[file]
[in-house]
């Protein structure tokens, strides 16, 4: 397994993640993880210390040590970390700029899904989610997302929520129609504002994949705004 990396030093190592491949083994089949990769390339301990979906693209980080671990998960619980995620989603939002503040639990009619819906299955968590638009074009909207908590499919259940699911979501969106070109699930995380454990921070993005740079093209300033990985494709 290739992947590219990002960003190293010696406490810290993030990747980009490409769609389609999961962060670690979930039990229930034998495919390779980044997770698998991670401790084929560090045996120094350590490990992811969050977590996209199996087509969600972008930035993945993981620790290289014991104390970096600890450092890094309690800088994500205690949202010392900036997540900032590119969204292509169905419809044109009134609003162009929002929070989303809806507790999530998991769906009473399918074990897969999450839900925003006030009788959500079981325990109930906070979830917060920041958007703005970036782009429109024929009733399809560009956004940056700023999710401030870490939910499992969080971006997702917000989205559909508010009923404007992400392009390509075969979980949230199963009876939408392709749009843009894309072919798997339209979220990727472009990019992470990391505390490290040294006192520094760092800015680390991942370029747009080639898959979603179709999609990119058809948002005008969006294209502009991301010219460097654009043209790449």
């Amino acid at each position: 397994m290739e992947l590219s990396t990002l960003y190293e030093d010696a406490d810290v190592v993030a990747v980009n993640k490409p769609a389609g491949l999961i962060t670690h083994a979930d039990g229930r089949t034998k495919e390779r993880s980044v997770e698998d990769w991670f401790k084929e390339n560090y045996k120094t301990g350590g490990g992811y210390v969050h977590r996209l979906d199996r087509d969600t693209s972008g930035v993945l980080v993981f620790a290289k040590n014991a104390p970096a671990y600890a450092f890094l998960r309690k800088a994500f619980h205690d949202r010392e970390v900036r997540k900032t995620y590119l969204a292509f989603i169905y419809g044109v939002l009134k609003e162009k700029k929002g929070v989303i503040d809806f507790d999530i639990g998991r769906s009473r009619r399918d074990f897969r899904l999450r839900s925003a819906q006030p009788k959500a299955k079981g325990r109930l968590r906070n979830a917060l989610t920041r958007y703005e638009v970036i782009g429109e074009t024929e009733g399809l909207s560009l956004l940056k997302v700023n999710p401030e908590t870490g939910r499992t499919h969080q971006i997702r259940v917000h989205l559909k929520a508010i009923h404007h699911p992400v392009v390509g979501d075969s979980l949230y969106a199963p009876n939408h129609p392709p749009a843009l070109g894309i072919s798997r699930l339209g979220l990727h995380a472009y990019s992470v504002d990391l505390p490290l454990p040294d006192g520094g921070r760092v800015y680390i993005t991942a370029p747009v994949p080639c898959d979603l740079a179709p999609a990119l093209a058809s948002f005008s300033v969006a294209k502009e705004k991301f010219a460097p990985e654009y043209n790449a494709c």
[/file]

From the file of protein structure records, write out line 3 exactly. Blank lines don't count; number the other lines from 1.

């Amino acid at each position: 397994m290739e992947l590219s990396t990002l960003y190293e030093d010696a406490d810290v190592v993030a990747v980009n993640k490409p769609a389609g491949l999961i962060t670690h083994a979930d039990g229930r089949t034998k495919e390779r993880s980044v997770e698998d990769w991670f401790k084929e390339n560090y045996k120094t301990g350590g490990g992811y210390v969050h977590r996209l979906d199996r087509d969600t693209s972008g930035v993945l980080v993981f620790a290289k040590n014991a104390p970096a671990y600890a450092f890094l998960r309690k800088a994500f619980h205690d949202r010392e970390v900036r997540k900032t995620y590119l969204a292509f989603i169905y419809g044109v939002l009134k609003e162009k700029k929002g929070v989303i503040d809806f507790d999530i639990g998991r769906s009473r009619r399918d074990f897969r899904l999450r839900s925003a819906q006030p009788k959500a299955k079981g325990r109930l968590r906070n979830a917060l989610t920041r958007y703005e638009v970036i782009g429109e074009t024929e009733g399809l909207s560009l956004l940056k997302v700023n999710p401030e908590t870490g939910r499992t499919h969080q971006i997702r259940v917000h989205l559909k929520a508010i009923h404007h699911p992400v392009v390509g979501d075969s979980l949230y969106a199963p009876n939408h129609p392709p749009a843009l070109g894309i072919s798997r699930l339209g979220l990727h995380a472009y990019s992470v504002d990391l505390p490290l454990p040294d006192g520094g921070r760092v800015y680390i993005t991942a370029p747009v994949p080639c898959d979603l740079a179709p999609a990119l093209a058809s948002f005008s300033v969006a294209k502009e705004k991301f010219a460097p990985e654009y043209n790449a494709c």